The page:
Finding Drugs to Treat Spinal Cord Injuries
Researchers have designed a simple and efficient platform that uses zebrafish to discover and identify new drugs to treat spinal cord lesions. The proof-of-concept study was published today in Scientific Reports.
Spinal cord injuries can have devastating consequences because of the importance of the spinal cord for day-to-day activities (such as walking), but they also result in a failure to regenerate, leading to permanent disabilities. These lesions are a complex clinical condition for which the current treatment options have limited success in neurological and functional recovery.
The authors believe that it’s likely that various therapies for multiple targets are needed in order for a patient to make a significant functional recovery. Combined with drug repurposing, their new zebrafish platform has the potential to accelerate the translation period from therapeutic discovery to clinics.
“Here, we have designed a simple and efficient platform that allows testing a large number of molecules and selecting them based on their ability to accelerate the regeneration of the spinal cord in zebrafish,” says first author Diana Chapela of the University of Lisbon. “Our platform consists of a model of spinal cord transection in zebrafish larvae where we test different therapeutic protocols and evaluate its efficacy through larvae locomotor function over time.”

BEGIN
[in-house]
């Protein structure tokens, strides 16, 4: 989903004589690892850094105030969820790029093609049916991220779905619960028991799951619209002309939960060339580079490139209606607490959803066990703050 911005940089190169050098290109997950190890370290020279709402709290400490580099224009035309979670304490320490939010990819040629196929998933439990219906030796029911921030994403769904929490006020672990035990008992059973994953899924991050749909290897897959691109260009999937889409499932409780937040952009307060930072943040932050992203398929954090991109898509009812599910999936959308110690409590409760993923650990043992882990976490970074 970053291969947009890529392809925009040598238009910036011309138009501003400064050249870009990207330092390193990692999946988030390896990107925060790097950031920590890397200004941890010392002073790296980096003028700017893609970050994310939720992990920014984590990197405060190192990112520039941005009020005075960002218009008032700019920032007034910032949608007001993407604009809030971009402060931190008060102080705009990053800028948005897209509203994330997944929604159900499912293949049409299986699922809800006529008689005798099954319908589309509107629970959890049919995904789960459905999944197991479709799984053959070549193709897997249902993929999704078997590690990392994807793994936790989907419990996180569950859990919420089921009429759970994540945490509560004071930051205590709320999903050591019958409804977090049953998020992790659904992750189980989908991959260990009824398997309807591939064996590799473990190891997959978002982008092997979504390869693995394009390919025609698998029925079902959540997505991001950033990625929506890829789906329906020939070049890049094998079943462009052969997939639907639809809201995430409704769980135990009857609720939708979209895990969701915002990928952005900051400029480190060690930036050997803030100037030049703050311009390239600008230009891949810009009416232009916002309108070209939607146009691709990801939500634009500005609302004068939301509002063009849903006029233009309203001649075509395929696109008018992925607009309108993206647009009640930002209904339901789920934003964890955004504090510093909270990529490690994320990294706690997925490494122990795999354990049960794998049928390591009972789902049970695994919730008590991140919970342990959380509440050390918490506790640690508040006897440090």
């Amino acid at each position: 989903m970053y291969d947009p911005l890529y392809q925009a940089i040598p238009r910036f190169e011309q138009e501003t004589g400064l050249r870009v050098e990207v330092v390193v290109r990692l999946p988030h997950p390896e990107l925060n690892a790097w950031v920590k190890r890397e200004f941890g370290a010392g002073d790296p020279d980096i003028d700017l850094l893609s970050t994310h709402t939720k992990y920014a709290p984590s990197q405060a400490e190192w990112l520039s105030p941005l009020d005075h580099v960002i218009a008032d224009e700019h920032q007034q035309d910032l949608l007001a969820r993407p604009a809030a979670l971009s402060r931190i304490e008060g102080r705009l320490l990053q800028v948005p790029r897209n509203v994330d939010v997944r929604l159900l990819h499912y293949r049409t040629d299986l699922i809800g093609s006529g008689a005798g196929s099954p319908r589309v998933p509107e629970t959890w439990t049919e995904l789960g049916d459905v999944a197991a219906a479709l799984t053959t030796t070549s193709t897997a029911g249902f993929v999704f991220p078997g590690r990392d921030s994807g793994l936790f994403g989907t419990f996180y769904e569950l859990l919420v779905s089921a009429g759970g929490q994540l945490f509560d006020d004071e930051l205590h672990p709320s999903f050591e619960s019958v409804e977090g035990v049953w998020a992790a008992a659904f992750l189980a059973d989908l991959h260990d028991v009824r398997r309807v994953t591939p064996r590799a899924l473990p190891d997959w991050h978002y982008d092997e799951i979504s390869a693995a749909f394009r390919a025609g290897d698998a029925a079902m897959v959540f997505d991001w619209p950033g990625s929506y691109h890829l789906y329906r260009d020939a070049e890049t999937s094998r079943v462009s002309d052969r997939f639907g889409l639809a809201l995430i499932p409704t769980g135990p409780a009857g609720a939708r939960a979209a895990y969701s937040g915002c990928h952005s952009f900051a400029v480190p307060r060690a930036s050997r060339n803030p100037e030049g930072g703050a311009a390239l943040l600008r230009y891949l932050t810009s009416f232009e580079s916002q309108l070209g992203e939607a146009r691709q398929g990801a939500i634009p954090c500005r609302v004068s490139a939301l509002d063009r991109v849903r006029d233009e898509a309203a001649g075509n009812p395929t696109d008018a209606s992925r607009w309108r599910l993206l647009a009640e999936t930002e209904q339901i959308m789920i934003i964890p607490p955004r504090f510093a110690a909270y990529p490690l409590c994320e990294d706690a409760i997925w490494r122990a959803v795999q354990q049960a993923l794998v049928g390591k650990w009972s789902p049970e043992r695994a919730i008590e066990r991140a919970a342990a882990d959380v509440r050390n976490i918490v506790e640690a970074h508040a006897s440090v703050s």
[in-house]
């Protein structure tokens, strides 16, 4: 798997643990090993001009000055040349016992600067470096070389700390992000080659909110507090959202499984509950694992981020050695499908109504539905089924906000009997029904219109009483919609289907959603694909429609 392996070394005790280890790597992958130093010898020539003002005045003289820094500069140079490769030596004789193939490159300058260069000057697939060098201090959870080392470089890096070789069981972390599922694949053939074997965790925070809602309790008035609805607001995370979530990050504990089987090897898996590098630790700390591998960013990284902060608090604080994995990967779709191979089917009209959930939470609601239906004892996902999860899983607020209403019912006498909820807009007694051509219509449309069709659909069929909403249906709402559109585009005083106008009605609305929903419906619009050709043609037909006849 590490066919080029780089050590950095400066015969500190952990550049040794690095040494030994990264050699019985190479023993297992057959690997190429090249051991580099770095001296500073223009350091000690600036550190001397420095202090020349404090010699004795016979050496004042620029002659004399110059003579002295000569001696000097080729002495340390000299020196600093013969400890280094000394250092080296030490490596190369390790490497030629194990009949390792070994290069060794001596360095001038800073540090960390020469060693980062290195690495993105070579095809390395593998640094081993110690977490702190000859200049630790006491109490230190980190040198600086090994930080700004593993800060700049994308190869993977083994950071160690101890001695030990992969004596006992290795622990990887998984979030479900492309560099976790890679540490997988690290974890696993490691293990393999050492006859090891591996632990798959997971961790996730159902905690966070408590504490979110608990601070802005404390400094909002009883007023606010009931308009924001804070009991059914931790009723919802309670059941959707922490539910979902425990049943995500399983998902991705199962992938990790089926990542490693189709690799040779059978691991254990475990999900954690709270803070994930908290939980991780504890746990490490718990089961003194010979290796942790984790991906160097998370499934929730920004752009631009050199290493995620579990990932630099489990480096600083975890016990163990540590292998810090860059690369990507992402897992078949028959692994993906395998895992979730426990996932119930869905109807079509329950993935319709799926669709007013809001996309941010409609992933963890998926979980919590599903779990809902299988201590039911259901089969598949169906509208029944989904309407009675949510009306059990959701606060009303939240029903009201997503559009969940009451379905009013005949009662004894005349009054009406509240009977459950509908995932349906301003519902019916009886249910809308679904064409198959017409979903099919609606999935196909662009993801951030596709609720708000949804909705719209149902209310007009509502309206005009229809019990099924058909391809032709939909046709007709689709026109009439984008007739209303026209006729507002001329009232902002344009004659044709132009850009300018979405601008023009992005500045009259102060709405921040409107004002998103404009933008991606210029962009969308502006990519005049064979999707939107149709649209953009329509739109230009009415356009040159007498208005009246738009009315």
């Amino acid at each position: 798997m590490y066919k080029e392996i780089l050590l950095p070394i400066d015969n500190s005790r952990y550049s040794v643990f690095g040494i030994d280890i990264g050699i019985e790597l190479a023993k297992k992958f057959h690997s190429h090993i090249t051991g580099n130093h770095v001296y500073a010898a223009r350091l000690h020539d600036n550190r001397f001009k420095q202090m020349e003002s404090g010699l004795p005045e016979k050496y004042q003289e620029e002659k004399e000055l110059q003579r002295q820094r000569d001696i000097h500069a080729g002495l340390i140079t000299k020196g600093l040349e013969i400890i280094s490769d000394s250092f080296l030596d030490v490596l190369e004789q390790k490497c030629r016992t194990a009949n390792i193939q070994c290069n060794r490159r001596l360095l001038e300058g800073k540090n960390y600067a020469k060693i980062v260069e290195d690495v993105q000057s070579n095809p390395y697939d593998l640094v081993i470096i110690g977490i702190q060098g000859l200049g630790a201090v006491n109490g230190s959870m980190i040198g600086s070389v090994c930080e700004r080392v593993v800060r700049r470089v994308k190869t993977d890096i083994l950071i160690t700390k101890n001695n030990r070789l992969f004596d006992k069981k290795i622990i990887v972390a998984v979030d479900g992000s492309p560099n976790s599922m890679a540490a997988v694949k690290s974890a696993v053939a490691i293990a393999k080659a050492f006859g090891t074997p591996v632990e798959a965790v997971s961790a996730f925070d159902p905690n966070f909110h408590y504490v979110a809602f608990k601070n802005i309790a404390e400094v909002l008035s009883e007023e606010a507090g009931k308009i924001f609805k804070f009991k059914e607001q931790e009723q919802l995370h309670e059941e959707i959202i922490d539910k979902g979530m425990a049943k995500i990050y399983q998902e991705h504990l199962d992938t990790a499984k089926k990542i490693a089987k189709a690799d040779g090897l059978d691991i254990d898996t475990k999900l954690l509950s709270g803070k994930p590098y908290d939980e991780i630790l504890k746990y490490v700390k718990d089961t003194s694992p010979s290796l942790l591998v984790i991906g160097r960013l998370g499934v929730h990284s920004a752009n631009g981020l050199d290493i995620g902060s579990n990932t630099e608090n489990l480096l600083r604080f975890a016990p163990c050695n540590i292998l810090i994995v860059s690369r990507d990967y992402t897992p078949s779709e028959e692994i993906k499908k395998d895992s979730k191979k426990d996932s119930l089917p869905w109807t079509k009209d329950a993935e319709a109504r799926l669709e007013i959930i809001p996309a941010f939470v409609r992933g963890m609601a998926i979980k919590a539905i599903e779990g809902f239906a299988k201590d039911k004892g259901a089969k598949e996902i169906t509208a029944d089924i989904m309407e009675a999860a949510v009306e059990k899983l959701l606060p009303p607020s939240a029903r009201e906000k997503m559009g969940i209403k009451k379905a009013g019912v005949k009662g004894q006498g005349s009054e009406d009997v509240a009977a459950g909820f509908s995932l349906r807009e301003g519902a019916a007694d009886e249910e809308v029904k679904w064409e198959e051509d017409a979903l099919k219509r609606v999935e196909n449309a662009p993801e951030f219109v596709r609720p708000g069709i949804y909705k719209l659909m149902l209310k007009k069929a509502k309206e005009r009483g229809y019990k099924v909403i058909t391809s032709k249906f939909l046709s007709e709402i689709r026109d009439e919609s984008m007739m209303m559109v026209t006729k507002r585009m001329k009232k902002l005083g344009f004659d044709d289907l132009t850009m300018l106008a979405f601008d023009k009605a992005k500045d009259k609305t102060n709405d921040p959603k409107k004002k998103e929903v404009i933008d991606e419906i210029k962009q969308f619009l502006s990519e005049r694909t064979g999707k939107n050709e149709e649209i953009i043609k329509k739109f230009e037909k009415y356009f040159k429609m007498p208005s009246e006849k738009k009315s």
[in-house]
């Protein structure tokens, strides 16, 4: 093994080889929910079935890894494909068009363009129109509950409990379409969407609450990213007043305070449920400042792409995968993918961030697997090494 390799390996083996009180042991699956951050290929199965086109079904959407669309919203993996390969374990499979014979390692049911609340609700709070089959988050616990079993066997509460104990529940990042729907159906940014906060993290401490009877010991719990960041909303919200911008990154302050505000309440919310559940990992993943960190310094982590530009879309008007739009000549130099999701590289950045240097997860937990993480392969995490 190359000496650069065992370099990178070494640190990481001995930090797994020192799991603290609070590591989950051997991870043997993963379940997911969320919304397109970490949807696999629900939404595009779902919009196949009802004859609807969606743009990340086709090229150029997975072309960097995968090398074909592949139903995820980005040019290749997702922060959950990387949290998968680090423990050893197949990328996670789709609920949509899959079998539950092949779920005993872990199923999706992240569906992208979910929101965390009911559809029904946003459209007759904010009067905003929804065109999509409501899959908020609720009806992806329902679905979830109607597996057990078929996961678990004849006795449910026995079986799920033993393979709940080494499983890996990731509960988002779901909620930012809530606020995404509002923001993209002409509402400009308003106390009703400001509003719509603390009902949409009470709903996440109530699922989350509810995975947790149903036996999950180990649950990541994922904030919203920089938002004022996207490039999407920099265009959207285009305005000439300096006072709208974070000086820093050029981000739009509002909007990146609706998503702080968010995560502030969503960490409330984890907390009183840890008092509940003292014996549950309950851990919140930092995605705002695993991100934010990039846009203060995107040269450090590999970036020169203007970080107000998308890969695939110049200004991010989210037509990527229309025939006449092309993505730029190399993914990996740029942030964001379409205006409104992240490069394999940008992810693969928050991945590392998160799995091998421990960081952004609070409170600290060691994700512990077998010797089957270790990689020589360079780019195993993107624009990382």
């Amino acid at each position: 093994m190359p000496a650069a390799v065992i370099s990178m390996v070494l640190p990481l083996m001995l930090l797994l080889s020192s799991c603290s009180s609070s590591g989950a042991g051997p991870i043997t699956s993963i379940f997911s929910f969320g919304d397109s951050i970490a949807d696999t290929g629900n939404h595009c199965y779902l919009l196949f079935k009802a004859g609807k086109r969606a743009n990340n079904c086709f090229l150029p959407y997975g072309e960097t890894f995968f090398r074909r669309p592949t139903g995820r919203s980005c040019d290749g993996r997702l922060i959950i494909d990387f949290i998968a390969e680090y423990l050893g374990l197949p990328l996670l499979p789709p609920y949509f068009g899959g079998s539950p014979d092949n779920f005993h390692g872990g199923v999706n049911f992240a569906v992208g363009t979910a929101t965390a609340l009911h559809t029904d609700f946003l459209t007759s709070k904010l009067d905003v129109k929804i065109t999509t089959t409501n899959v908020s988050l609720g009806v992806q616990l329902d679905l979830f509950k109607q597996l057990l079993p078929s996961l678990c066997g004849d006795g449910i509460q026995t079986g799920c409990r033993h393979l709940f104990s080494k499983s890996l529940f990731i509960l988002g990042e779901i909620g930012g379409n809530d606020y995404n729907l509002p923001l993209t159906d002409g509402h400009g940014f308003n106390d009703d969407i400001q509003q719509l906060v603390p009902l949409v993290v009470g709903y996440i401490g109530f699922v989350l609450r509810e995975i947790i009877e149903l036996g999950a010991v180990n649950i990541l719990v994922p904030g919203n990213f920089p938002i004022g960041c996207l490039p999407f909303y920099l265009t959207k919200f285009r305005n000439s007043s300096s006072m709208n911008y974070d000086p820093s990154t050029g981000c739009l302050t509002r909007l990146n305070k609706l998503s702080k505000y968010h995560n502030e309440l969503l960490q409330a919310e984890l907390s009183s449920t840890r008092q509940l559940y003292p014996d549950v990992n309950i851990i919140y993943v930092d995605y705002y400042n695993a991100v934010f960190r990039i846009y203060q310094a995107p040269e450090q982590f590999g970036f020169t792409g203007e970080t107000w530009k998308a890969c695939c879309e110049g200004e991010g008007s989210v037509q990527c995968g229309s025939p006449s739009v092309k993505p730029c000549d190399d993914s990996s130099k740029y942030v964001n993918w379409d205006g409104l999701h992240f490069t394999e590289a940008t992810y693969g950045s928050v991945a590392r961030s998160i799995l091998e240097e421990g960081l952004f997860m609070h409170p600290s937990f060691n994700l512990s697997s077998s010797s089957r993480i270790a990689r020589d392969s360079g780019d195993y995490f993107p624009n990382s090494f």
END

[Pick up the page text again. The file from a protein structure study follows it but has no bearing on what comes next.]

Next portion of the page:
The researchers validated this platform by testing molecules that entered clinical trials for spinal cord injury—namely Riluzole, Minocycline, and D-Cycloserine. The results obtained showed that these drugs can also accelerate the regeneration of the spinal cord in the zebrafish.
“We then tested on our zebrafish platform more than 100 molecules already approved by the Food & Drug Administration (FDA) for other conditions and identified a molecule with motor recovery properties in zebrafish larvae, the Tranexamic Acid,” says senior author Leonor Saúde, also of the University of Lisbon.
Next, the efficacy of this drug was tested in a spinal cord injury model in rodents. The drug, which is an antifibrinolytic agent, was shown to improve motor function in mammals with spinal cord injury.
Posted on July 20th, 2019 in Research for a Cure.